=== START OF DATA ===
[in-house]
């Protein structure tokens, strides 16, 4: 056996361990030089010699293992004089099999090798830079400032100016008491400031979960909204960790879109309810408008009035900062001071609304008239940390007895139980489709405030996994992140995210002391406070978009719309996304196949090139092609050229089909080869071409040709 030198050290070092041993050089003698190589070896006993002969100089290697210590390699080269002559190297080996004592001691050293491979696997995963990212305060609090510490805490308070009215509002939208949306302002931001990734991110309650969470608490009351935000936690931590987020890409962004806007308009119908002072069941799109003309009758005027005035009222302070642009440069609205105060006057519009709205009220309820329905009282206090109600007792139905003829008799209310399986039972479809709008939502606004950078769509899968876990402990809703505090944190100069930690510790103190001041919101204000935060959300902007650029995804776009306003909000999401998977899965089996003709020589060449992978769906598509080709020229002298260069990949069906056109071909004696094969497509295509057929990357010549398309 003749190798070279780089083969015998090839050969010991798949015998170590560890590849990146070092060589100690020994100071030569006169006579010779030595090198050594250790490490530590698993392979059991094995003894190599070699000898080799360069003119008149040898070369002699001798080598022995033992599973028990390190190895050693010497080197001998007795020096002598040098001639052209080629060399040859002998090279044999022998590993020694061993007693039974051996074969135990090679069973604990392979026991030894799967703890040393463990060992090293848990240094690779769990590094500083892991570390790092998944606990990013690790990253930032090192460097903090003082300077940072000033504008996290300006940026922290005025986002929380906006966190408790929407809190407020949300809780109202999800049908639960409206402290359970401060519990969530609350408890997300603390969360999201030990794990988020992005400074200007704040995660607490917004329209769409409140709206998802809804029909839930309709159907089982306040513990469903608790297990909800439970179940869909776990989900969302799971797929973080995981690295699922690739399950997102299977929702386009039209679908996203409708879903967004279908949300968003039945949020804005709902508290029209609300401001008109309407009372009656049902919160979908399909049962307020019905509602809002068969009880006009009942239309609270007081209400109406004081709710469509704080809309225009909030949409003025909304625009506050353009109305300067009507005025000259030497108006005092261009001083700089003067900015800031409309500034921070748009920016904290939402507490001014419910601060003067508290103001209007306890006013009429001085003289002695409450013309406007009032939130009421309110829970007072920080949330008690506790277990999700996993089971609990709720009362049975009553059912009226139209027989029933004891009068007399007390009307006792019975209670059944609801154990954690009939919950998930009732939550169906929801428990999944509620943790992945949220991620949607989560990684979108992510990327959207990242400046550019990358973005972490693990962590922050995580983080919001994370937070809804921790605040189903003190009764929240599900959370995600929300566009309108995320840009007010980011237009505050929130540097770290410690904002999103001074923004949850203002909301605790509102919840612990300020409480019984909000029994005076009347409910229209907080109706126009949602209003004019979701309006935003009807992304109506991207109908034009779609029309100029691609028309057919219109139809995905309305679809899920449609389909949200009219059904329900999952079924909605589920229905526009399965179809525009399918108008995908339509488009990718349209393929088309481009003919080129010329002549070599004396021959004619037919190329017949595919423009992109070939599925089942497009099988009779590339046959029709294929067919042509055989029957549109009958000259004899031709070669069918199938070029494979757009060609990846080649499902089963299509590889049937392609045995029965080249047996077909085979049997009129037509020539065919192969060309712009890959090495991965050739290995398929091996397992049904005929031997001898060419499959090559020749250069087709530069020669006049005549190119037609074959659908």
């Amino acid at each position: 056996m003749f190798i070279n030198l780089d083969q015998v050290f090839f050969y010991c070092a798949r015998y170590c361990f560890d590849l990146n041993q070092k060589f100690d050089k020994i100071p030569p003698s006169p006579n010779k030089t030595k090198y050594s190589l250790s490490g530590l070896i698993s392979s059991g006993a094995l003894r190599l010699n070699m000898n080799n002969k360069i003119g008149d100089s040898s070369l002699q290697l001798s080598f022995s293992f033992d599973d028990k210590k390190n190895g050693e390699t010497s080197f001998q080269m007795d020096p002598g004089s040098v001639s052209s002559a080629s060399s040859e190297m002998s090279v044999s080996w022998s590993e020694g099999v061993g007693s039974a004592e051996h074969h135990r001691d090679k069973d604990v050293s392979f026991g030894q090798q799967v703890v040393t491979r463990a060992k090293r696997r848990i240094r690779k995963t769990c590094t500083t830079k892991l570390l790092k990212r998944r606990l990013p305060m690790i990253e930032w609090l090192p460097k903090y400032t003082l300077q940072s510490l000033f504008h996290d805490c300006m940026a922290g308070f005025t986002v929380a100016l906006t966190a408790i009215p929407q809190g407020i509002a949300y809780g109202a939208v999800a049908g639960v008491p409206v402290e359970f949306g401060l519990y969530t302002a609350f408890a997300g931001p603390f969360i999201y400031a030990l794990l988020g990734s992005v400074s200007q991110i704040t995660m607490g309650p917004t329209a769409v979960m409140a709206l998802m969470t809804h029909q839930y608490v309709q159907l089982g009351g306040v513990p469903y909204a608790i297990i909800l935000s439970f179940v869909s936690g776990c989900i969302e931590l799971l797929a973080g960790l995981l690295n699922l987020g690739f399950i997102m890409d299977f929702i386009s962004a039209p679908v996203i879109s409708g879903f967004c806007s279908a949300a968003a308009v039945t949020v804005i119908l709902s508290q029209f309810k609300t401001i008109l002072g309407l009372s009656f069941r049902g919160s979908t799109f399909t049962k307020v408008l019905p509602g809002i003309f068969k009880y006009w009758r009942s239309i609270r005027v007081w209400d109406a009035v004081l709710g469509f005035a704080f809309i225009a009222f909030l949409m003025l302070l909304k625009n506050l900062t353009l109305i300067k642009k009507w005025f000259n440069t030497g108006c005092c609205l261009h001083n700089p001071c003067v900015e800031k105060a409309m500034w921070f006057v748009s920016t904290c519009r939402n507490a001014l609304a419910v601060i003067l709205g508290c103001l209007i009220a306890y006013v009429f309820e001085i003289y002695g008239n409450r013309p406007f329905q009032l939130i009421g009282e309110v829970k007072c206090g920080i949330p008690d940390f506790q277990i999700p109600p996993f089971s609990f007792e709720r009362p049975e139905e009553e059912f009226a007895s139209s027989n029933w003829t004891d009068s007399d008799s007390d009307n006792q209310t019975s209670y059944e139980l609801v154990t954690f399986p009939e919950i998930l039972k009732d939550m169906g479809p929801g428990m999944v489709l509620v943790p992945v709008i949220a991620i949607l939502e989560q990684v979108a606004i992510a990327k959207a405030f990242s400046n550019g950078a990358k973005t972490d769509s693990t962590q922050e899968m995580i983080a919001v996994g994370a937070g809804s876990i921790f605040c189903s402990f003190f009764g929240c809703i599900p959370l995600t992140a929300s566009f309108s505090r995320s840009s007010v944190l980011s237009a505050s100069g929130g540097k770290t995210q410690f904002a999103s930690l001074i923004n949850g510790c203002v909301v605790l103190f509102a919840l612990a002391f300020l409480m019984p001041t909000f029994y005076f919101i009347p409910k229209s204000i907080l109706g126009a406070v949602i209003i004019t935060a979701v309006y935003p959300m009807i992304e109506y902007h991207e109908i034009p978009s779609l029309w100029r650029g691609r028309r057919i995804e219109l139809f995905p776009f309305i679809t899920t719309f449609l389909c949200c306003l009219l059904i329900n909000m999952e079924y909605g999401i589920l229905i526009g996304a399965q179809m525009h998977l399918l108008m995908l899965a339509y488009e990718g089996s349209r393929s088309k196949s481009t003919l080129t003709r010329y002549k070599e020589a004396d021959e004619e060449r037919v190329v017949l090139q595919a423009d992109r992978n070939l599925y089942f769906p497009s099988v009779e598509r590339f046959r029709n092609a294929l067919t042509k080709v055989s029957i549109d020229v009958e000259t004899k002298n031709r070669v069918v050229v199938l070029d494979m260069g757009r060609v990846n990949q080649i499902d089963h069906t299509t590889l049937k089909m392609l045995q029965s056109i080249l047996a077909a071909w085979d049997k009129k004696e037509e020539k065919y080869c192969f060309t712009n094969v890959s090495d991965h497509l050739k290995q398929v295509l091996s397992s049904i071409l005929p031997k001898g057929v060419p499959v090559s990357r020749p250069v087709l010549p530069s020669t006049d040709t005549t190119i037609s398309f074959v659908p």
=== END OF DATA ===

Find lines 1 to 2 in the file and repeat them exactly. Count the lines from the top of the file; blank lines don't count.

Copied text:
[in-house]
């Protein structure tokens, strides 16, 4: 056996361990030089010699293992004089099999090798830079400032100016008491400031979960909204960790879109309810408008009035900062001071609304008239940390007895139980489709405030996994992140995210002391406070978009719309996304196949090139092609050229089909080869071409040709 030198050290070092041993050089003698190589070896006993002969100089290697210590390699080269002559190297080996004592001691050293491979696997995963990212305060609090510490805490308070009215509002939208949306302002931001990734991110309650969470608490009351935000936690931590987020890409962004806007308009119908002072069941799109003309009758005027005035009222302070642009440069609205105060006057519009709205009220309820329905009282206090109600007792139905003829008799209310399986039972479809709008939502606004950078769509899968876990402990809703505090944190100069930690510790103190001041919101204000935060959300902007650029995804776009306003909000999401998977899965089996003709020589060449992978769906598509080709020229002298260069990949069906056109071909004696094969497509295509057929990357010549398309 003749190798070279780089083969015998090839050969010991798949015998170590560890590849990146070092060589100690020994100071030569006169006579010779030595090198050594250790490490530590698993392979059991094995003894190599070699000898080799360069003119008149040898070369002699001798080598022995033992599973028990390190190895050693010497080197001998007795020096002598040098001639052209080629060399040859002998090279044999022998590993020694061993007693039974051996074969135990090679069973604990392979026991030894799967703890040393463990060992090293848990240094690779769990590094500083892991570390790092998944606990990013690790990253930032090192460097903090003082300077940072000033504008996290300006940026922290005025986002929380906006966190408790929407809190407020949300809780109202999800049908639960409206402290359970401060519990969530609350408890997300603390969360999201030990794990988020992005400074200007704040995660607490917004329209769409409140709206998802809804029909839930309709159907089982306040513990469903608790297990909800439970179940869909776990989900969302799971797929973080995981690295699922690739399950997102299977929702386009039209679908996203409708879903967004279908949300968003039945949020804005709902508290029209609300401001008109309407009372009656049902919160979908399909049962307020019905509602809002068969009880006009009942239309609270007081209400109406004081709710469509704080809309225009909030949409003025909304625009506050353009109305300067009507005025000259030497108006005092261009001083700089003067900015800031409309500034921070748009920016904290939402507490001014419910601060003067508290103001209007306890006013009429001085003289002695409450013309406007009032939130009421309110829970007072920080949330008690506790277990999700996993089971609990709720009362049975009553059912009226139209027989029933004891009068007399007390009307006792019975209670059944609801154990954690009939919950998930009732939550169906929801428990999944509620943790992945949220991620949607989560990684979108992510990327959207990242400046550019990358973005972490693990962590922050995580983080919001994370937070809804921790605040189903003190009764929240599900959370995600929300566009309108995320840009007010980011237009505050929130540097770290410690904002999103001074923004949850203002909301605790509102919840612990300020409480019984909000029994005076009347409910229209907080109706126009949602209003004019979701309006935003009807992304109506991207109908034009779609029309100029691609028309057919219109139809995905309305679809899920449609389909949200009219059904329900999952079924909605589920229905526009399965179809525009399918108008995908339509488009990718349209393929088309481009003919080129010329002549070599004396021959004619037919190329017949595919423009992109070939599925089942497009099988009779590339046959029709294929067919042509055989029957549109009958000259004899031709070669069918199938070029494979757009060609990846080649499902089963299509590889049937392609045995029965080249047996077909085979049997009129037509020539065919192969060309712009890959090495991965050739290995398929091996397992049904005929031997001898060419499959090559020749250069087709530069020669006049005549190119037609074959659908």